Arabica coffee futures continue their strong rally - with the front May contract adding 2.7% on Thursday, taking total gains for the month to 15.5%.
Production concerns in key exporting countries have continued to develop.
Prices, now at their highest levels since October, have been supported by news of dryness in both Colombia and Brazil, the top two producers of the bean.
In Espirito Santo, Brazil's key robusta coffee-producing state, the crop has suffered from an extended drought that has severely impacted projected yields for the 2016-17 harvest.
Rabobank senior commodity analyst Carlos Mera flagged a 24%, or 3.9m-bag, drop year on year in Brazilian robusta output after conducting a crop tour through key states earlier this year.
Compounding this issue, Mr Mera notes that "we are starting to see dryness in key Vietnamese robusta areas" which will keep robusta prices supported in the short-term. (Vietnam is the top robusta-producing country)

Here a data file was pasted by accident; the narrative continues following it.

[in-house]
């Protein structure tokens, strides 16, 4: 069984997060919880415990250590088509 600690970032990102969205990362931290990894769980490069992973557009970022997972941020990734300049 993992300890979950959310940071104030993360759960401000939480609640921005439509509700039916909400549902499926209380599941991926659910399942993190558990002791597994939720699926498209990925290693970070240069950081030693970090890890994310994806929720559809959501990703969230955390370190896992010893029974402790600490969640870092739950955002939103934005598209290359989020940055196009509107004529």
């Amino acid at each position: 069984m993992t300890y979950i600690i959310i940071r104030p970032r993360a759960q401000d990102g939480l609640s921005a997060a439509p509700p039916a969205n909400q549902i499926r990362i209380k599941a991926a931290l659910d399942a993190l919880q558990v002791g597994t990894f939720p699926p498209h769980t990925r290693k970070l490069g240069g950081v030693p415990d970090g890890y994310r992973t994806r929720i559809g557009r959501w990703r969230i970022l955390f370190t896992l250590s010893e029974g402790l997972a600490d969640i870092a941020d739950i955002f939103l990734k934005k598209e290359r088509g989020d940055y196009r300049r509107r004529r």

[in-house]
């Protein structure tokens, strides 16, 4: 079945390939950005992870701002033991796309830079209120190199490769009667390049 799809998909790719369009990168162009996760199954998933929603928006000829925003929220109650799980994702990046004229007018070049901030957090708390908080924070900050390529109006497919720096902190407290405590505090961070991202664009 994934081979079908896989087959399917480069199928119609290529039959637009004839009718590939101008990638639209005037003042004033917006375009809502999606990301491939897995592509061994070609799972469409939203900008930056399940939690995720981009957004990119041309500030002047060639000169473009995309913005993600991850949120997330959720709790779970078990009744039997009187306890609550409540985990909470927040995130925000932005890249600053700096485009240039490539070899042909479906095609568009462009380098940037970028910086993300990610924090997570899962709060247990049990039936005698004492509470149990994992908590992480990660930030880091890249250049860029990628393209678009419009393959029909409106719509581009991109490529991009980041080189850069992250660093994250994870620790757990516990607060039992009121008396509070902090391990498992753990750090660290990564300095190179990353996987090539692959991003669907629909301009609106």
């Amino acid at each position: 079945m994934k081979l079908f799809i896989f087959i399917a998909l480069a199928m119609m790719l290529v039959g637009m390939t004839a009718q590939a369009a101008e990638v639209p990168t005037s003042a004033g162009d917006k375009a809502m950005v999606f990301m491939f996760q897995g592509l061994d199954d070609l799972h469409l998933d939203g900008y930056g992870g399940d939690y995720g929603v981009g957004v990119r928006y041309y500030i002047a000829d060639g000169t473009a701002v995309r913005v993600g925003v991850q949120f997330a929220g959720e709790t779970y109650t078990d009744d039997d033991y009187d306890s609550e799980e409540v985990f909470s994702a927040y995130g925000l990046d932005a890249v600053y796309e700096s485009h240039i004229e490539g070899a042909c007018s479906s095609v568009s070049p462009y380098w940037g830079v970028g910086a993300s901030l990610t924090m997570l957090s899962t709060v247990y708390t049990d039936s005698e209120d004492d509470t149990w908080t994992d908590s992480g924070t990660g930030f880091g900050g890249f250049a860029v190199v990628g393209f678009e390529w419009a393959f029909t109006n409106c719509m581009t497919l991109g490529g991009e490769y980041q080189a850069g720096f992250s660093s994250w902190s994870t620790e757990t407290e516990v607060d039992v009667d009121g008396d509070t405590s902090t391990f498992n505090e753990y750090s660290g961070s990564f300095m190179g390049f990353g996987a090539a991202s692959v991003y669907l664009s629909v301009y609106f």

On Thursday, London robusta coffee futures rallied, too, closing up 2.3% at $1,459 a tonne for May delivery.
Trading technicians will also be buoyed by the New York arabica May contract breaking out of its recent trading range.
Having spent the last six months in a well-defined downtrend, the May contract last Friday broke out through the top-side of this recent range, surging 3% during the day's trade.
The contract on Wednesday set another milestone when it closed above its 200-day moving average for the first time in 15 months.
And a supportive broader macro picture has also fuelled coffee's price revival.
With risk assets, from equities, oil and other soft commodities, all largely gaining ground on the back of US Federal Reserve chairman Janet Yellen's more dovish assessment of the US economy and conservative outlook for interest rate rises.
The weaker dollar has increased the competitiveness of dollar-denominated commodities in export channels.
Ms Yellen's announcement overnight has certainly provided some bullish sentiment across commodity markets.
And, whilst fundamental news continue to flag production cuts, more gains for Arabica futures in the short-term cannot be ruled out.
By Nicholas Burke, coffee editor